But there was also time for DIPD director, Rasmus Helveg Petersen, to participate in a couple of larger events. The first of which took the form of a creative competition, where three different teams spend half a day working towards the best campaign idea ahead of the Danish Municipal Elections in November 2017 – an event which will be attended by a multitude of DIPD partners. Rasmus Helveg Petersen was part of the jury, which selected a campaign that looks to increase the voter turnout among young people come November.

Danish youth shares experiences

Generally, the role of youth in politics played a big role at this year’s People’s Meeting. The Danish youth parties participated in many debates on both national and international matters, on of which was organised by DIPD and long-time partner, The Danish-Egyptian Dialogue Institute (DEDI). Stage and mic was given to four members of four different Danish youth politicians, who shared their experiences from the Danish-Egyptian Political Party Youth Network, where young Danish and Egyptian politicians gather for political dialogue and capacity development.

All in all, the People’s Meeting once again showcased that the openess and peacefulness of Danish Democracy is still a thing to be cherished.

More information

Contact Project Coordinator at DIPD, Mathias Parsbæk Skibdal:

Annual Report 2016 – Parties must involve Youth

The DIPD Annual Report 2016 – Parties must involve Youth is now available for download. The 2016 Annual Report reflects how DIPD has continued to grow in its capacity to make a difference, while at the same time accepting that we are right now working in a very difficult global environment, where support for democracy is under pressure.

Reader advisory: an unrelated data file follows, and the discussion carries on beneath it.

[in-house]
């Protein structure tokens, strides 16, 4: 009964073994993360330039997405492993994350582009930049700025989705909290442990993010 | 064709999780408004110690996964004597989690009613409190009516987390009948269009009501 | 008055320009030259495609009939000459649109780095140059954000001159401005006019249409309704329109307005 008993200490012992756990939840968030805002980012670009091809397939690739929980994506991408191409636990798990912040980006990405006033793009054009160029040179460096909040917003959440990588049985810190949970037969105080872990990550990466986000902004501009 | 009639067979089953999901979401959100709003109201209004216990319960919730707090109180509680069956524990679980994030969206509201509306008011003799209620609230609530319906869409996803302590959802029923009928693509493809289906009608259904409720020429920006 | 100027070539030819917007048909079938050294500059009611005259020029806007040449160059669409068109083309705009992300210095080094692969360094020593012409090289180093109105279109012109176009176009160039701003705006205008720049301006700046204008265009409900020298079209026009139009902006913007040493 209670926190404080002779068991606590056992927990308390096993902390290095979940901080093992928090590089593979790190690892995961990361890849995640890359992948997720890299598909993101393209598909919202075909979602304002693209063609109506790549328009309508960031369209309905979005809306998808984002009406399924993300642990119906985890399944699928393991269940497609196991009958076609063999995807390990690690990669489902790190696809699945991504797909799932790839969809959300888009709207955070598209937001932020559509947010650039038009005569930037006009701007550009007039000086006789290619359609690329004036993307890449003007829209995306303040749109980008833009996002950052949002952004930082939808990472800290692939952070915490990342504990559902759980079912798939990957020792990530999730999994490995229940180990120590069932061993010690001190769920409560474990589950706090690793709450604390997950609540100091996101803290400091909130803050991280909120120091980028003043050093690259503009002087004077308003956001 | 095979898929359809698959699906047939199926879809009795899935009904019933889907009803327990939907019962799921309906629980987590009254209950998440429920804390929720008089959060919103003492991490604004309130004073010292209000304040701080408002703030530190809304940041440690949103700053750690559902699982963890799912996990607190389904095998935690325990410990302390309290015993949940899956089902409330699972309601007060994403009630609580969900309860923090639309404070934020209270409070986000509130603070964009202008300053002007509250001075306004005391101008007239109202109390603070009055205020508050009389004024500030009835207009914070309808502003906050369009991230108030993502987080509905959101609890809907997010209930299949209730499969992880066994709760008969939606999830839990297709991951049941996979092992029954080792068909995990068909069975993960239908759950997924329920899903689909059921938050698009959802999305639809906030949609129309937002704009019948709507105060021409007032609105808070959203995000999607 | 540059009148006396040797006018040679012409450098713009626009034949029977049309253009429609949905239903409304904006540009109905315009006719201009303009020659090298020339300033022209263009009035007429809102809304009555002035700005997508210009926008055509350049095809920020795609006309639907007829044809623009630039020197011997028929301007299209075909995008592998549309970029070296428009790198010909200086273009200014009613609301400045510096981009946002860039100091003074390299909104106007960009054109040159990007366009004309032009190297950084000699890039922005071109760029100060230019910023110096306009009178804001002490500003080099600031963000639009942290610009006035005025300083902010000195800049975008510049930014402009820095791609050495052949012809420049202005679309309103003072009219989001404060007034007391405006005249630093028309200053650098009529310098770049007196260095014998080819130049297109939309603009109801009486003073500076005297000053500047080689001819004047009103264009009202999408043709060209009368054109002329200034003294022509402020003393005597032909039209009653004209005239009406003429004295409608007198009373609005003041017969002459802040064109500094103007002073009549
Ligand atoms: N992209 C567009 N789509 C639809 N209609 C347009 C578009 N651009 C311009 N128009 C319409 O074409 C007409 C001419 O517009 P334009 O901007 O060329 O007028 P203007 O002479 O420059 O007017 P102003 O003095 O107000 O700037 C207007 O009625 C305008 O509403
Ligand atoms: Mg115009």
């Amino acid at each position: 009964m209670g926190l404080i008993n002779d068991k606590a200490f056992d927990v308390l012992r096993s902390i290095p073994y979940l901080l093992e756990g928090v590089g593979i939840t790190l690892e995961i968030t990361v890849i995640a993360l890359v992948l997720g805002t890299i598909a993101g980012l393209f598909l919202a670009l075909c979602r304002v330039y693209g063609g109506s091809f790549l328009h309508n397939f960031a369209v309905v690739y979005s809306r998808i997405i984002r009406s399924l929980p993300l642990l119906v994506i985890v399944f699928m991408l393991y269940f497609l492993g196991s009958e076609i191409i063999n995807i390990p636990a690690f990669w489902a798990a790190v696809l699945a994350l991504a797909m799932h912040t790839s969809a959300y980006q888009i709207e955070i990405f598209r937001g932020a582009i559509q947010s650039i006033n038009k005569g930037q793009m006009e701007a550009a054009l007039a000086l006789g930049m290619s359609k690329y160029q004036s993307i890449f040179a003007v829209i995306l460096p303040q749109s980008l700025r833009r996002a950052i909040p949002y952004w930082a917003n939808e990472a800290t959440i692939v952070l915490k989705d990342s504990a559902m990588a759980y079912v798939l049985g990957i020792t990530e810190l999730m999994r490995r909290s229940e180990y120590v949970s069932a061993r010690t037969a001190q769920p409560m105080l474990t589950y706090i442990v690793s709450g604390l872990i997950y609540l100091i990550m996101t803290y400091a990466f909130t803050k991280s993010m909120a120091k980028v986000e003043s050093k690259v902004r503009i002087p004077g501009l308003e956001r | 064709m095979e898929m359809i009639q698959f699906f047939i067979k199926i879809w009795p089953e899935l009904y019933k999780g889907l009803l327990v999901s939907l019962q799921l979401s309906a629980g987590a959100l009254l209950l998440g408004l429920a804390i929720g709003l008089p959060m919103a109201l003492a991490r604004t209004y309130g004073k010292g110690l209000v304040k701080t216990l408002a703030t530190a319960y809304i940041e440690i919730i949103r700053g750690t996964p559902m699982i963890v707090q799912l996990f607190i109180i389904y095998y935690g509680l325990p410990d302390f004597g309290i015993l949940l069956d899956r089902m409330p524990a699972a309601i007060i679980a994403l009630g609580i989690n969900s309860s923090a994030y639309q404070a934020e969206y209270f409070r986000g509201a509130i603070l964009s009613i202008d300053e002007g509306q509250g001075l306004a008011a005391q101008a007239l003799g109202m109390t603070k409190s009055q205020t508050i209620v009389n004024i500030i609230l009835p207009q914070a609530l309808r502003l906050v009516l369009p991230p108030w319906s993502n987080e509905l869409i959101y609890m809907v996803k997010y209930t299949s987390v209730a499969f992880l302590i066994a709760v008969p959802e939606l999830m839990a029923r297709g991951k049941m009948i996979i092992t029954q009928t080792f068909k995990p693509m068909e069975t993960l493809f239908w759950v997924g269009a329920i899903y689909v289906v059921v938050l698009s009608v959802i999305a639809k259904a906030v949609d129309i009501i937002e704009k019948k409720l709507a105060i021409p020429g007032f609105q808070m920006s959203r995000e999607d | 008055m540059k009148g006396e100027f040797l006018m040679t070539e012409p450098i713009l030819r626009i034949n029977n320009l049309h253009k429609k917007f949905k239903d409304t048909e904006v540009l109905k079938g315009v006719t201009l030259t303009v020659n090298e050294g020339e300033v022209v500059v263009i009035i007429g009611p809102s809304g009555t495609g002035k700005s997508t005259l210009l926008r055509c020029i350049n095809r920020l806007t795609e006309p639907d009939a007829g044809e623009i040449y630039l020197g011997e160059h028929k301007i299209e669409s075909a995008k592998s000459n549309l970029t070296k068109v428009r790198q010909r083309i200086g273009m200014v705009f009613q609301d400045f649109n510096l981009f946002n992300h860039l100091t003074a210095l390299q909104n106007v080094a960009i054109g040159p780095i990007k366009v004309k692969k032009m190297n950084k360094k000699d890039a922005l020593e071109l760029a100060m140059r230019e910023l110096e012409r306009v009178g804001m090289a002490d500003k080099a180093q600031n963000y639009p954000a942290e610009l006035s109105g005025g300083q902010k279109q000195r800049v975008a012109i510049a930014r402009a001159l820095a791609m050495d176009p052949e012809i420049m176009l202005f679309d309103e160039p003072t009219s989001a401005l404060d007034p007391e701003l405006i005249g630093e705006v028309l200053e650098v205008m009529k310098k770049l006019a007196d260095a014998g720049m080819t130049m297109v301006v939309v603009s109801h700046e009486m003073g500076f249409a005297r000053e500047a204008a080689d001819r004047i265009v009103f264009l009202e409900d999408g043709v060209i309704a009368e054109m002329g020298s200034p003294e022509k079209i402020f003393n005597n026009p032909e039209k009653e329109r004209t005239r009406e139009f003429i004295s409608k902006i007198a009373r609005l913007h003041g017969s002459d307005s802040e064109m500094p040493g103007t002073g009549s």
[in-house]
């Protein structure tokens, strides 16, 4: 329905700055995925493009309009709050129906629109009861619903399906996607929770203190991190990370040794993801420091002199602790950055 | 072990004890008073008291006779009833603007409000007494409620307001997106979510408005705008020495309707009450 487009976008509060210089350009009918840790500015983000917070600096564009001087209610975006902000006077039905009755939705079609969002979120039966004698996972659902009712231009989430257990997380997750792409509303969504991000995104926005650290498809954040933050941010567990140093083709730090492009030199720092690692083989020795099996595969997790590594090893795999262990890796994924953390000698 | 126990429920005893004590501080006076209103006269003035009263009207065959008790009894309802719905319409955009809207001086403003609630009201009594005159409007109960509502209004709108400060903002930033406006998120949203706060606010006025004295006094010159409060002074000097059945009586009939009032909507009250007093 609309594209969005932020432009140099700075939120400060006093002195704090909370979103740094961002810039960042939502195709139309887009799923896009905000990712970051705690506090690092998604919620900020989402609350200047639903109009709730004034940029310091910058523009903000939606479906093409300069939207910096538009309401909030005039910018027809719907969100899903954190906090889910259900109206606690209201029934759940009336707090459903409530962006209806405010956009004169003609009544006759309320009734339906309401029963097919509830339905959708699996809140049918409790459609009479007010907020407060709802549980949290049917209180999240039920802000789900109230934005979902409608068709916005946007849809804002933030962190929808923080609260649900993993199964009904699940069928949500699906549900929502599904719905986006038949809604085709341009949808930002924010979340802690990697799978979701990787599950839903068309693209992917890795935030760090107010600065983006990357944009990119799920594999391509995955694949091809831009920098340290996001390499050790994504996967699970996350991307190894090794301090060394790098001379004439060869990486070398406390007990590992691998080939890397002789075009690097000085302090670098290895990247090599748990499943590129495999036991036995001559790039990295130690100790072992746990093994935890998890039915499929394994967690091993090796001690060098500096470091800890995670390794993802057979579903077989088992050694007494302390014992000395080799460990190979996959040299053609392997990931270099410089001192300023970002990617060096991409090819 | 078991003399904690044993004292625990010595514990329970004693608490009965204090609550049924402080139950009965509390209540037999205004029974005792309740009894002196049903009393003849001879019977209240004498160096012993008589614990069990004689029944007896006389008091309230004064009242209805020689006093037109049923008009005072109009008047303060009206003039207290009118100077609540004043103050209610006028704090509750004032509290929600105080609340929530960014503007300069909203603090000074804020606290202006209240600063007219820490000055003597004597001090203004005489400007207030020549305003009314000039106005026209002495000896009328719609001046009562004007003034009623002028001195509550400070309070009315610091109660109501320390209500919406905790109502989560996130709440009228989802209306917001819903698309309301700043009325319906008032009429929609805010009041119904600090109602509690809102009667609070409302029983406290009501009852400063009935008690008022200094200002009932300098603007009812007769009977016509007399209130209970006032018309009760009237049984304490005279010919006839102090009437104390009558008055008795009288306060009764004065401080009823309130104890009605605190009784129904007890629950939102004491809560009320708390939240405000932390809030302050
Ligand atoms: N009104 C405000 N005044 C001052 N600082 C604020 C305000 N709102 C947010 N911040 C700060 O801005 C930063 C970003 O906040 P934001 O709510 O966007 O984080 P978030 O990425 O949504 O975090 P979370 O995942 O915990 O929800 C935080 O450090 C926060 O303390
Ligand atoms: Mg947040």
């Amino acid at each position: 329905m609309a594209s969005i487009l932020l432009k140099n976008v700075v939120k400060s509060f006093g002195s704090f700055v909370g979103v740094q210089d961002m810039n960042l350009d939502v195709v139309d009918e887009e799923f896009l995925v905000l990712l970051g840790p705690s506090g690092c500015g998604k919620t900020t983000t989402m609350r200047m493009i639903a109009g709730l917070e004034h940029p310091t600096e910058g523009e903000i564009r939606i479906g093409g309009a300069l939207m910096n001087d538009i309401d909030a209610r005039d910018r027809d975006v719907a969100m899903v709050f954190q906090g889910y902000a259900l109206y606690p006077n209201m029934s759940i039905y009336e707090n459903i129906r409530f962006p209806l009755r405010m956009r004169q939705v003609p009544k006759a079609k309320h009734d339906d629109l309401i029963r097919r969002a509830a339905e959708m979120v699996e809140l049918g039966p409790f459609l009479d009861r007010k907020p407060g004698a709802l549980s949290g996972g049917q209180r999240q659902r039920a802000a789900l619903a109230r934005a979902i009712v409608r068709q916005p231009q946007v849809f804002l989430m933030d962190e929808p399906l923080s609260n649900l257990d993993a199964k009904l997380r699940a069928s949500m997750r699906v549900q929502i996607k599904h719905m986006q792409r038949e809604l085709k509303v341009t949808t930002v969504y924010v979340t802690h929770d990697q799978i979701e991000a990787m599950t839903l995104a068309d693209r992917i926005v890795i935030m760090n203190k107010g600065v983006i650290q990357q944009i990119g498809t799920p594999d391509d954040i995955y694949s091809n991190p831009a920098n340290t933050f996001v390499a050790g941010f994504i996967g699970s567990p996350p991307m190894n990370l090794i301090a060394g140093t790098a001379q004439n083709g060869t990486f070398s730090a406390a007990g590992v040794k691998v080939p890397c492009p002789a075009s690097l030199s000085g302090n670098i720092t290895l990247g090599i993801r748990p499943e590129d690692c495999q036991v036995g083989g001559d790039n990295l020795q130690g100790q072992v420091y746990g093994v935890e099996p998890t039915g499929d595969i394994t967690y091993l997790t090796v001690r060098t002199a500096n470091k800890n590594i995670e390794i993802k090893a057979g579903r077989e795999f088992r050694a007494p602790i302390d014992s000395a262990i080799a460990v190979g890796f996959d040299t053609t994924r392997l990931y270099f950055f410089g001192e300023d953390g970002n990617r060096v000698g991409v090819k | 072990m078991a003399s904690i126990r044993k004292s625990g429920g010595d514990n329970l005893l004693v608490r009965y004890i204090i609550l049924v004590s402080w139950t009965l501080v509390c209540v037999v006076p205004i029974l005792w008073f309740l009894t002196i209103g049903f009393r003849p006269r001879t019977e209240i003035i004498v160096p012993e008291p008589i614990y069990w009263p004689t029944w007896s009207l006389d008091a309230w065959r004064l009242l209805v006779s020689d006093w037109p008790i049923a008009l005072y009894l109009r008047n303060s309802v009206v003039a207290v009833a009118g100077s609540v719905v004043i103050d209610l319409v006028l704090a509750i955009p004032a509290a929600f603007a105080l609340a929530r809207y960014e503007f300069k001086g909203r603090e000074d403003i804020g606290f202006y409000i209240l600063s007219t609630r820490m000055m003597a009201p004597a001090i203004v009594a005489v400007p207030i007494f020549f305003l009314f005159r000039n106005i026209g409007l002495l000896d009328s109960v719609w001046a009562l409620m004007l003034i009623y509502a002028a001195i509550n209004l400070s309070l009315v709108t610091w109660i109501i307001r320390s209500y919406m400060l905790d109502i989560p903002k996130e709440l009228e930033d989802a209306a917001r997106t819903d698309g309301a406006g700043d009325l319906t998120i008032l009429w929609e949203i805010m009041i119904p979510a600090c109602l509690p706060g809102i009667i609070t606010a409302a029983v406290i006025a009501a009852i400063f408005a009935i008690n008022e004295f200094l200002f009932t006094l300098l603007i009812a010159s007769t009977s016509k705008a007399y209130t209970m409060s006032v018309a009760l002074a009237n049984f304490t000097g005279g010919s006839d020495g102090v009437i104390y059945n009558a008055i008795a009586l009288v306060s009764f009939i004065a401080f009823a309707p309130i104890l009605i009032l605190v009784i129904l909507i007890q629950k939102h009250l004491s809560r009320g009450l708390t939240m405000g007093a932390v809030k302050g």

Chairman Henrik Bach Mortensen and Director Rasmus Helveg Petersen writes in the foreword:

“It is impossible to encapsulate global developments in 2016 in the area of DEMOCRACY in general and DEMOCRACY SUPPORT in particular in one word. However, it would not be an exaggeration to state that democracy came under pressure in most corners of the world.

In our own part of the world, we saw many examples of the traditional political parties being challenged by parties claiming that they represent the real needs and wishes of the ‘people’, versus the ‘elite’ protected by the traditional parties. In other parts of the world, many governments further strengthened the tendency to question the legitimacy and necessity of what we have so far considered to be universally agreed VALUES AND PRINCIPLES, like access to information, free and fair elections, accountability, and the rule of law.

These global trends have not affected the daily work of the institute in any dramatic manner, but they have certainly not made it any easier to operate in some of our partner countries. For the global democracy support community, it has been an opportunity to discuss the link between what we practise at home and what we advise our partners around the world to do.

Considering that DIPD has branded itself strongly on the best practices from our own country, it has naturally been an issue for debate when delegations visited Denmark. We have welcomed these debates, in line with our understanding that DIPD is a platform for MUTUAL SHARING AND LEARNING. The business of democracy support is a two-way street, not a business of exporting what we believe to be the best solution for others.